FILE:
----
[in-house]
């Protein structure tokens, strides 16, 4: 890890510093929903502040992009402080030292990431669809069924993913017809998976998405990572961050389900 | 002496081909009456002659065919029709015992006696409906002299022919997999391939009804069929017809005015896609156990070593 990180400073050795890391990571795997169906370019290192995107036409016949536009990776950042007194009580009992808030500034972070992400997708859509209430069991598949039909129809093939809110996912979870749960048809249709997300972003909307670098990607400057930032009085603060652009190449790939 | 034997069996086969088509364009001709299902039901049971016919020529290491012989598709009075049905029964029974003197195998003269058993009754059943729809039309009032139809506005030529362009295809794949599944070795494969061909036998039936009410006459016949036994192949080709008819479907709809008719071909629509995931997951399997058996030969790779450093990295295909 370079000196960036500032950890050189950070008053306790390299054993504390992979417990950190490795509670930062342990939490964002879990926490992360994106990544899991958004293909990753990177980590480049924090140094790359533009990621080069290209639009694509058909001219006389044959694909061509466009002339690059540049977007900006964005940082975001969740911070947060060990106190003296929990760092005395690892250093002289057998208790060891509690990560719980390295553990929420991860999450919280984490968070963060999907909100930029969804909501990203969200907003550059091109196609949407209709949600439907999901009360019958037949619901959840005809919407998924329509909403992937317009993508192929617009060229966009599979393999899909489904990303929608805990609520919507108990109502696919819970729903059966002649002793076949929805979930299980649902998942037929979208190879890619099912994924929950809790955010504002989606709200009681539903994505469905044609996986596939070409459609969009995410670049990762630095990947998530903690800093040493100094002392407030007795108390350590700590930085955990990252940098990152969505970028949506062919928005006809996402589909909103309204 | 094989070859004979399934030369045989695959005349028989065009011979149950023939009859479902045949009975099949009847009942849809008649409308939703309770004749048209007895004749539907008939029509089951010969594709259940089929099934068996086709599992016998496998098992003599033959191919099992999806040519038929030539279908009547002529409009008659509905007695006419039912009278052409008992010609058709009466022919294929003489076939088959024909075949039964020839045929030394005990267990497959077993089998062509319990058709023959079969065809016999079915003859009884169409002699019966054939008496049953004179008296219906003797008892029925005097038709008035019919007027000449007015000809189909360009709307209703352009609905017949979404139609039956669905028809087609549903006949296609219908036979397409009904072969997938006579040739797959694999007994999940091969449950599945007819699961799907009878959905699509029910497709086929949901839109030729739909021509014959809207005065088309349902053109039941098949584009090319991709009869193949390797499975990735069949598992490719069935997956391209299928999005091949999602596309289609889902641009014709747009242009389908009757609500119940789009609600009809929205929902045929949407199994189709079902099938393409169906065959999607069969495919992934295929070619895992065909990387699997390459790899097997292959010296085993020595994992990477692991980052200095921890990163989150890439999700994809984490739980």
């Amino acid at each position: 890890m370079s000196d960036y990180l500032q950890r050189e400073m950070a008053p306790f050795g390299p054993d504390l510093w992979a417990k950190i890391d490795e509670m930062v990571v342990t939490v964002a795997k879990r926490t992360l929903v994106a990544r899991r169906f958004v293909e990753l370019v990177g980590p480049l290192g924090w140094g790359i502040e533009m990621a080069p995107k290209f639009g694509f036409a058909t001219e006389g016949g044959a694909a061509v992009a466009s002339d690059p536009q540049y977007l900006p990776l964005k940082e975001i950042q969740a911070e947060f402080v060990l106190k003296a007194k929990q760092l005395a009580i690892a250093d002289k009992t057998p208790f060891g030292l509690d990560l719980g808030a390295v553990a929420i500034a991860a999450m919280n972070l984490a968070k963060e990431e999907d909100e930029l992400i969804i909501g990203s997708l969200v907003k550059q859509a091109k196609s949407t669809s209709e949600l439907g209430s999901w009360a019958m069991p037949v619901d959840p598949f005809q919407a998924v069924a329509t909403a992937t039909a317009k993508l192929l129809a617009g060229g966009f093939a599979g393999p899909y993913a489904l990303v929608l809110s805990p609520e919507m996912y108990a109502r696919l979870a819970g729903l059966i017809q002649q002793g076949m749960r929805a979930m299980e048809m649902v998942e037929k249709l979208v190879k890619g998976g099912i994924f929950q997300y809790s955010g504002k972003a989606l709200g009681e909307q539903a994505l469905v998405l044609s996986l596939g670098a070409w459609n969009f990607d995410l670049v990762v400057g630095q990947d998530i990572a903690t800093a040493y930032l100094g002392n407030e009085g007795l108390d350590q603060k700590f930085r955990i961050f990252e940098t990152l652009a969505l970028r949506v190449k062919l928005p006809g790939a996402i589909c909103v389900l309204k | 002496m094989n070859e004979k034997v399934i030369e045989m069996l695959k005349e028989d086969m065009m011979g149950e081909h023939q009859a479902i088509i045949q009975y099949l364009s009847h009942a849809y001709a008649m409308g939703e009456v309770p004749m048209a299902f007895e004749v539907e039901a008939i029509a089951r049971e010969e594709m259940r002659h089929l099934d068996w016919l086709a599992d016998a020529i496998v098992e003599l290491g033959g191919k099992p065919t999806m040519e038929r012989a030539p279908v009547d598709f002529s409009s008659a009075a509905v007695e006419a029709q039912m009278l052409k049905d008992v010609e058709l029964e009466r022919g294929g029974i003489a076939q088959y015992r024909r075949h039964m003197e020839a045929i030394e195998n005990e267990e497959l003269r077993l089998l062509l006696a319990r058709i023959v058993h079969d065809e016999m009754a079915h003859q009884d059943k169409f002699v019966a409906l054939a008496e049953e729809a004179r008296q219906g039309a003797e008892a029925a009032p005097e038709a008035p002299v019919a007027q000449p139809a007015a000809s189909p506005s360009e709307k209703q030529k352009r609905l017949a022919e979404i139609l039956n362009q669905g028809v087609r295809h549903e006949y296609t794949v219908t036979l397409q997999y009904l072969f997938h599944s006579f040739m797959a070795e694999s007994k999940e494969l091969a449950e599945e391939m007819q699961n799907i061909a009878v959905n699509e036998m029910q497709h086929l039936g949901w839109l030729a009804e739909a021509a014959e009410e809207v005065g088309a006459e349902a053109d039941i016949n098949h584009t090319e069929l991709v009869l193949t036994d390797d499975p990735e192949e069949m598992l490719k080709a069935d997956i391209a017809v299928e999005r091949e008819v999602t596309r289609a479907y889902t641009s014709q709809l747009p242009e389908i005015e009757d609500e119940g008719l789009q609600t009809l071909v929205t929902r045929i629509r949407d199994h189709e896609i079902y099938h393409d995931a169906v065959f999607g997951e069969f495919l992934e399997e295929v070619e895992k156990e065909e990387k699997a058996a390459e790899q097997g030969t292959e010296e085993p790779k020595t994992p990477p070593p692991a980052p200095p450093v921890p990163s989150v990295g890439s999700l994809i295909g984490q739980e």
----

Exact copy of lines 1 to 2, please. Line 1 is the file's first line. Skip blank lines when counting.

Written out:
[in-house]
């Protein structure tokens, strides 16, 4: 890890510093929903502040992009402080030292990431669809069924993913017809998976998405990572961050389900 | 002496081909009456002659065919029709015992006696409906002299022919997999391939009804069929017809005015896609156990070593 990180400073050795890391990571795997169906370019290192995107036409016949536009990776950042007194009580009992808030500034972070992400997708859509209430069991598949039909129809093939809110996912979870749960048809249709997300972003909307670098990607400057930032009085603060652009190449790939 | 034997069996086969088509364009001709299902039901049971016919020529290491012989598709009075049905029964029974003197195998003269058993009754059943729809039309009032139809506005030529362009295809794949599944070795494969061909036998039936009410006459016949036994192949080709008819479907709809008719071909629509995931997951399997058996030969790779450093990295295909 370079000196960036500032950890050189950070008053306790390299054993504390992979417990950190490795509670930062342990939490964002879990926490992360994106990544899991958004293909990753990177980590480049924090140094790359533009990621080069290209639009694509058909001219006389044959694909061509466009002339690059540049977007900006964005940082975001969740911070947060060990106190003296929990760092005395690892250093002289057998208790060891509690990560719980390295553990929420991860999450919280984490968070963060999907909100930029969804909501990203969200907003550059091109196609949407209709949600439907999901009360019958037949619901959840005809919407998924329509909403992937317009993508192929617009060229966009599979393999899909489904990303929608805990609520919507108990109502696919819970729903059966002649002793076949929805979930299980649902998942037929979208190879890619099912994924929950809790955010504002989606709200009681539903994505469905044609996986596939070409459609969009995410670049990762630095990947998530903690800093040493100094002392407030007795108390350590700590930085955990990252940098990152969505970028949506062919928005006809996402589909909103309204 | 094989070859004979399934030369045989695959005349028989065009011979149950023939009859479902045949009975099949009847009942849809008649409308939703309770004749048209007895004749539907008939029509089951010969594709259940089929099934068996086709599992016998496998098992003599033959191919099992999806040519038929030539279908009547002529409009008659509905007695006419039912009278052409008992010609058709009466022919294929003489076939088959024909075949039964020839045929030394005990267990497959077993089998062509319990058709023959079969065809016999079915003859009884169409002699019966054939008496049953004179008296219906003797008892029925005097038709008035019919007027000449007015000809189909360009709307209703352009609905017949979404139609039956669905028809087609549903006949296609219908036979397409009904072969997938006579040739797959694999007994999940091969449950599945007819699961799907009878959905699509029910497709086929949901839109030729739909021509014959809207005065088309349902053109039941098949584009090319991709009869193949390797499975990735069949598992490719069935997956391209299928999005091949999602596309289609889902641009014709747009242009389908009757609500119940789009609600009809929205929902045929949407199994189709079902099938393409169906065959999607069969495919992934295929070619895992065909990387699997390459790899097997292959010296085993020595994992990477692991980052200095921890990163989150890439999700994809984490739980």